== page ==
Armies of Exigo Q&A - Overview
Producer Matt McKnight describes what you can expect from this real-time strategy from the studio that brought you such motion-picture classics as <i>Die Hard</i>, <i>Rambo</i>, and <i>Total Recall</i>
Real-time strategy games used to be criticized for being all the same: You invariably started them off by using peasants to gather resources, you built a base, and then you built an army to crush your enemies as quickly as possible (or else you'd suffer a similar fate yourself). Thankfully, this no longer seems to be the case, since many games are incorporating plenty of interesting new features. One of these will be Armies of Exigo from EA Games and Black Hole Games--a developer that is home to some of the same motion-picture talent that helped produce big-screen action movies like Terminator 3 and Die Hard. Armies of Exigo will be an unusual fantasy-themed game that lets you play as one of three factions--the humans, the beasts, and the evil fallen--to battle for control of a fantasy world. In fact, you'll battle both above ground and below it. Producer Matt McKnight explains.
GameSpot: We've heard a bit about the story that brings together the game's three factions of humans, beasts, and the fallen, but what can you tell us about the story without giving it away? Are the factions fighting over resources, territory, or just sole survivorship? And how does this figure into the single-player game?
Matt McKnight: Two of the races, the beasts and the Empire (the humans), have been fighting each other for centuries. Many of the battles have been territorial, as the humans have tried to expand and have come into conflict with the beasts. The beast race adheres to tribal ways. Now, enter the fallen race. Their home planet is dying, and their race is on the verge of extinction. They have come to live beneath the surface of the world where the humans and the beasts reside so that they can build a large army. Their goal is to unlock the secret of a magic stone that will open a portal to their world. Through the portal they can then bring the rest of their people from their dying planet. When the Empire and the beasts finally realize the goal of the fallen and the immense size of their army, they decide to put aside their differences to fight side by side--for the first time--to defeat a common enemy.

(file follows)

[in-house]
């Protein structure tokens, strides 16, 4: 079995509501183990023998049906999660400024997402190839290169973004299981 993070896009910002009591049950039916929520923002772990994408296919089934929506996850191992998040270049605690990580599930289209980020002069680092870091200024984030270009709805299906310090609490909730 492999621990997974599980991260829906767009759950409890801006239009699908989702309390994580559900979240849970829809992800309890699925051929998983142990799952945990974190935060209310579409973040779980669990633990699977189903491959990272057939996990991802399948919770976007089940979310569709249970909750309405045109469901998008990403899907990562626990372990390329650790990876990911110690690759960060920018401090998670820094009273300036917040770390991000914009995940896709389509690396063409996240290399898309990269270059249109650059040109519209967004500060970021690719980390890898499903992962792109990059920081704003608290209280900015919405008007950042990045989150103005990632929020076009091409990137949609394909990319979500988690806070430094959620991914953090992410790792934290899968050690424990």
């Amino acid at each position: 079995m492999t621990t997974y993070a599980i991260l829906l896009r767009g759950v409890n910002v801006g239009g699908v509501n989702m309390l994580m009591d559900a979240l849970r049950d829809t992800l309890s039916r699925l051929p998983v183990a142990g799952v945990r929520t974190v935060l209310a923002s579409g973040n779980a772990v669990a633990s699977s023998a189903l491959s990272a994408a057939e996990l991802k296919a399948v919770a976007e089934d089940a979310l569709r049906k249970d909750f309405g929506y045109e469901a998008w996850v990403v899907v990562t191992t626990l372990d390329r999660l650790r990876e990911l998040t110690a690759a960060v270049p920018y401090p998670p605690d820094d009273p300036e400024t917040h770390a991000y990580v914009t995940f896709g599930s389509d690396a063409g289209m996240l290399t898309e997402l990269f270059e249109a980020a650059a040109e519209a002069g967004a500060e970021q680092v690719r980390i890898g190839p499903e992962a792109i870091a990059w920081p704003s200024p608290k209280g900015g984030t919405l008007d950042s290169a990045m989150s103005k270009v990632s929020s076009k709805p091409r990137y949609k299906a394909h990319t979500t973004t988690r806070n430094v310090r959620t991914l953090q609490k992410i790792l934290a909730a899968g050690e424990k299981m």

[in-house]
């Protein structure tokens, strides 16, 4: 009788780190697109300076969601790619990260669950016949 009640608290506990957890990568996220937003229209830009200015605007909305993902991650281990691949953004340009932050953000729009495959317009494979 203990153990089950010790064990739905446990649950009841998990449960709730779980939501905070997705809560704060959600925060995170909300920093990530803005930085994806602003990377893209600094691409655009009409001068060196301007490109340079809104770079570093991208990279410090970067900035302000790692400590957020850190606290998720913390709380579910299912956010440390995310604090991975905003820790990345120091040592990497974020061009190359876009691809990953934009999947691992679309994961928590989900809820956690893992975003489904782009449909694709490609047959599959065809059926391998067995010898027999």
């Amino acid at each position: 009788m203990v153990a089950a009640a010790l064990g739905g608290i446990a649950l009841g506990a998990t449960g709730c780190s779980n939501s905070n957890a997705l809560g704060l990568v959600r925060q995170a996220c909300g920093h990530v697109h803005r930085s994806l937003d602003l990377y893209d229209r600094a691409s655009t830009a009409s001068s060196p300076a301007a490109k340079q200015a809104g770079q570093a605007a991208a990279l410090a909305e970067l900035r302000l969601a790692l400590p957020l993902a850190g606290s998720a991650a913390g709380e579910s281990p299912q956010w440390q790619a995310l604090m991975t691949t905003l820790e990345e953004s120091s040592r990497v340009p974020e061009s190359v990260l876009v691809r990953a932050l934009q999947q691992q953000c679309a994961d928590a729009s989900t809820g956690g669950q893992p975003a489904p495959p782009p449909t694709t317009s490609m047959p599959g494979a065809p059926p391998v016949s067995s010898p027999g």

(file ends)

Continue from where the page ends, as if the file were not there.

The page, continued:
GS: We know that one of Armies of Exigo's most distinctive features is its two-level environments. But how is having an underground and an aboveground area working out in practice? How will players who don't have an extra pair of eyes and at least three extra hands keep track of all the action that occurs above ground and below ground all at once, especially in larger battles?
MM: So far, so good. Our early focus tests have shown that access to the two levels is quite easy, and players quickly adapt to thinking about battle strategies on two different levels. Gameplay innovation, like the multilevel fighting, is challenging and risky. But once players sit down with the game, we have found that they actually want more of the two-level gameplay. Having two minimaps makes it rather easy to keep track of action on two different levels. We have many traditional real-time strategy features that give the player lots of gameplay-related feedback. On paper it seems overwhelming, but in practice, it feels quite natural and even strange that nobody else has taken the genre in this direction.
GS: On a related note, how will the game be made accessible for beginners? Any plans for a tutorial? And will the single-player campaign be structured to prepare new players for multiplayer battles?
MM: We will have two tutorial maps that will give the player a brief introduction to some of the basic functionality of the game. However, make no mistake about it: This game is geared toward the traditional, hardcore, real-time-strategy fan. The single-player campaigns are designed to slowly introduce the player to the units and structures for each race. We gradually bring in multilevel elements by the third and fourth missions. We have designed the game so that players can solve a majority of missions by fighting on one level, but objectives will be much easier to solve if players become savvy at using spells and features that impact both levels. Like in other real-time strategy games, players can test their skills in skirmish modes against computer-controlled artificially intelligent opponents. With up to 12 players [in a single game, including AI opponents], you can really test your skills in a variety of different scenarios. Players can then review what worked (and what didn't) by watching replays of the battle. When they are comfortable with the game, they can go online to test their skills against other players.